Five reasons why your startup’s purpose matters
Wednesday, July 20, 2016/
A purpose-driven business considers how it is improving the world through building innovative and profitable solutions that also change the world by empowering consumers, creating choice, building awareness and generating wellness.
But being purpose-driven also has many advantages for your business, especially when starting up and during growth.
Here are five reasons purpose matters:
More and more research is validating the claim that millennials work for purpose and are less motivated by their pay check. Millennials will soon be the largest part of our workforce and for many startups the primary pool of talent and drive.
More than ever a clear purpose is an integral draw card to recruit vision-aligned and committed talent who are looking for meaning in their work, beyond financial remuneration. I know from speaking with many of my peers that it’s alignment between our personal beliefs and goals, with our work, that drives a sense of fulfillment.
Shared goals with employees will promote loyalty and lead to a more driven and productive workforce. Employing purpose-driven people can also help to ease the cash demands on startups when there can be limited cash for salaries to attract talent.
Purpose is a great differentiator for those seeking external investment. When pitching to potential investors, founders should articulate the positive change they believe they can enact on society, as well as emphasise the equal (if not greater) opportunity to deliver robust financial returns through their product or service.
Stemcentrx, a mission-driven business that aims “to develop therapies that cure and significantly improve survival for cancer patients” was acquired for $10.2 billion by pharma giant AbbVie Inc. This transaction was one of the five biggest sales ever of a venture capital-backed company and was achieved in part because of their mission-driven approach.
The acquisition is a means for Stemcentrx to grow their capabilities and research, not an end.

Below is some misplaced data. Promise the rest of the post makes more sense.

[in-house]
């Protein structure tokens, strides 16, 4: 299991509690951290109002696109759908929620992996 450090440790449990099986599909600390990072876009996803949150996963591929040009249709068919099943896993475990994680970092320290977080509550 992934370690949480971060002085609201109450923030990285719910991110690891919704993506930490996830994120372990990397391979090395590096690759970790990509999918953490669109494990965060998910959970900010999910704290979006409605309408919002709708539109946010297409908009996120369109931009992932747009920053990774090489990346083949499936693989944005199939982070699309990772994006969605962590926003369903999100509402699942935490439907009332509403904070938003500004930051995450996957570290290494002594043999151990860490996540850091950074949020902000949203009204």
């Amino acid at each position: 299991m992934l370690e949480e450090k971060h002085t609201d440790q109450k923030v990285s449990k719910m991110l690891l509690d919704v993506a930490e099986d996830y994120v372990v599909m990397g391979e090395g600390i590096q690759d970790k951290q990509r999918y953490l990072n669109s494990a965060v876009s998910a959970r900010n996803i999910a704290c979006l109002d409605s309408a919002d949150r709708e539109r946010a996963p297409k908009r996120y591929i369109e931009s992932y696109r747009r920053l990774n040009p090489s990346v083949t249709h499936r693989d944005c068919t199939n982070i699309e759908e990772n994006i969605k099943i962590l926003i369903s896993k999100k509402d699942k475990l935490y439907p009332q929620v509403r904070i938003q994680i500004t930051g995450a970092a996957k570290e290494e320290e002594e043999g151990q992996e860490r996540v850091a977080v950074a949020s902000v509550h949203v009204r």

Many impact funds and family offices look for a clear purpose and positive impact on the community when making investments. Additionally it adds a deeper connection to the investment selection process if a founder can connect with an investor on a shared mission level.
Company purpose, when aligned with customer goals, leads to higher customer satisfaction. When a company designs their purpose around benefiting their customer, they are building a resilient product or service.
SoFi is a consumer lender that helps early-stage professionals with student loan refinancing, mortgages and personal loans. SoFi’s purpose describes helping their “members get ahead and find success” through use of their products.
Through their innovative credit assessment technology, SoFi is able to lend money to those who may not have been able to get a loan from a traditional bank, helping their customers “accomplish the goals they set and achieve financial greatness as a result”.
With aligned goals when your customers succeed and benefit, so does your company.
4. Risk management
A purpose-driven business is an important risk management tool to help your company stand the test of time. Designing your business with a positive purpose and societal benefits reduces systematic risk arising from potential corrections from political, regulatory, social and environmental risks.
Take Martin Shkreli the now infamous hedge-fund manager turned Turing Pharmaceuticals CEO. In mid-2015, Turing acquired the U.S. rights to a lifesaving drug for AIDS patients and then at Shkreli’s direction, increased its price by more than 5,000 per cent, from $13.50 a tablet to $750.
Despite the best efforts of the lobbyists and crisis public relations agency Shkreli hired, the price hike did irreparable damage to his and the company’s reputation. He lost investors and his competitors brought a generic label alternative to market, now being sold for a dollar a dose.
5. Impact and legacy
Lastly, a purpose for your business gives you direction to plan for the legacy and impact that your company is leaving on the world. When things aren’t going so well, your purpose is something you can fall back on and remind you of the bigger picture and help you and your team get over the inevitable hurdles you’ll face in running your business.
It will also help you map your path to get you to your mission.
Consider Elon Musk’s SpaceX and their mission to “revolutionise space technology, with the ultimate goal of enabling people to live on other planets”. A grand purpose no doubt helps Elon Musk’s team get out of bed every morning.